Seaboard Coast Line R. Co. v. Cox

Annotate this Case

338 So. 2d 190 (1976)

SEABOARD COAST LINE RAILROAD COMPANY, a Corporation, Petitioner, v. Eric COX, a Minor, by and through His Guardian and Next Friend, J.W. Caldwell, Respondent.

No. 47139.

Supreme Court of Florida.

May 19, 1976.

Rehearing Denied October 26, 1976.

Michael N. Brown of Allen, Dell, Frank & Trinkle, Tampa, for petitioner.

R.J. Beckham of Beckham & McAliley, Miami, for respondent.

OVERTON, Chief Justice.

This cause is before us on petition for certiorari to review a decision of the Second District Court of Appeal reported at 308 So. 2d 154 (Fla.App.2d 1975). There is conflict with the First District Court of Appeal's decision in Seaboard Coast Line Railroad Company v. Arnett reported at 303 So. 2d 653 (Fla.App. 1st 1974). We have jurisdiction to harmonize these decisions.[1]

The legal issue to be decided concerns the applicability of estoppel by judgment.

The circumstances of this case are as follows. In May of 1972 the parents of the respondent, Eric Cox, were passengers in an automobile involved in an auto-train collision. Both were killed. Prior to the action now before this Court, the respondent *191 Eric Cox, a minor, brought a suit through his guardian for the wrongful death of his mother. He recovered a judgment which was molded from a special verdict submitted to the jury in anticipation of a requirement to apportion damages among joint tortfeasors stemming from Hoffman v. Jones, 280 So. 2d 431 (Fla. 1973). The jury found total damages of $300,000 and that the defendant, Seaboard Coast Line Railroad Company, was 85% at fault. The decedent parents were found not to have been at fault, and the remaining 15% of liability apparently was attributable to the driver of the automobile who was not a party to the action. The judgment was appealed by Seaboard to the District Court of Appeal, which affirmed. There was no cross-appeal concerning the submission of a special comparative verdict.

Subsequent to that action respondent Eric Cox brought the instant suit for the wrongful death of his father. Upon the respondent's motion, the trial court granted a partial summary judgment against the petitioner Seaboard Coast Line Railroad Company on the issue of liability, holding that estoppel by judgment applied. Petitioner Seaboard took an interlocutory appeal, asserting both error in granting the partial summary judgment, or, in the alternative, contending the trial court erred by not expressly limiting recovery to 85% of damages proved. The District Court affirmed the partial summary judgment, applying estoppel by judgment, and citing this Court's decision in Shearn v. Orlando Funeral Home, Inc., 88 So. 2d 591 (Fla. 1956). In doing so, the District Court receded from its own prior decision in Culloden v. Music, 226 So. 2d 240 (Fla.App.2d 1969).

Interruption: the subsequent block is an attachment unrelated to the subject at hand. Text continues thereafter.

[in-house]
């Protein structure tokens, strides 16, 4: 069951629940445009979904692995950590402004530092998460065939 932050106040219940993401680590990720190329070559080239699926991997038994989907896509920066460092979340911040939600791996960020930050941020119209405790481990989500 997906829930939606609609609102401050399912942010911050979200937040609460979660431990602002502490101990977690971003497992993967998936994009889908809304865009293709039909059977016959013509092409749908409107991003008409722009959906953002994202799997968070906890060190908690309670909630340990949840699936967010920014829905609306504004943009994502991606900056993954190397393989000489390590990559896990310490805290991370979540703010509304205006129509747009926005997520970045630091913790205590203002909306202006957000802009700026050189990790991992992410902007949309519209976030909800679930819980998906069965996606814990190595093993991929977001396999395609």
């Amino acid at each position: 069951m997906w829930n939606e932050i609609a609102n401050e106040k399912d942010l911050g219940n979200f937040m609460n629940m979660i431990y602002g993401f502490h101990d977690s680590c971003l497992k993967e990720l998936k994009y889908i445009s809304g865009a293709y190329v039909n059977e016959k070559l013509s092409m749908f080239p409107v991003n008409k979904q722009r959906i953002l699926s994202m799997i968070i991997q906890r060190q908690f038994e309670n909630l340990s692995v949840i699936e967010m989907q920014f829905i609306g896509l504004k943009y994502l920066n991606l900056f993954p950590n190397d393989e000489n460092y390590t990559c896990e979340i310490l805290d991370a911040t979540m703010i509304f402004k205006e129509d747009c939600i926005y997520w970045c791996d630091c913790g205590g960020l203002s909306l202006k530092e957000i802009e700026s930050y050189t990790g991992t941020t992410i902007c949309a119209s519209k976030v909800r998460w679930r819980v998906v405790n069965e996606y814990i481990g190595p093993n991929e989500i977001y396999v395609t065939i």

On the assertion that recovery should be limited to 85% of the damages established, the District Court held:

"... [T]he plaintiff is estopped from relitigating the determination that the defendant was not liable to the extent of 15%. The first judgment is final, and even if the apportionment procedure on which it was based was in error, it is nevertheless that judgment upon which the estoppel is predicated." 308 So. 2d at 157.

There is conflict with the decision of the First District Court of Appeal in Seaboard Coast Line Railroad Company v. Arnett, supra. The First District in the Arnett case refused to apply estoppel by judgment citing as authority the Second District decision in Culloden v. Music, supra, from which the Second District receded in the decision below. The factual situation there is distinguished from the instant case only by the fact that the railroad defendant prevailed. Regardless of which side prevails, estoppel by judgment must be evenhandedly applied.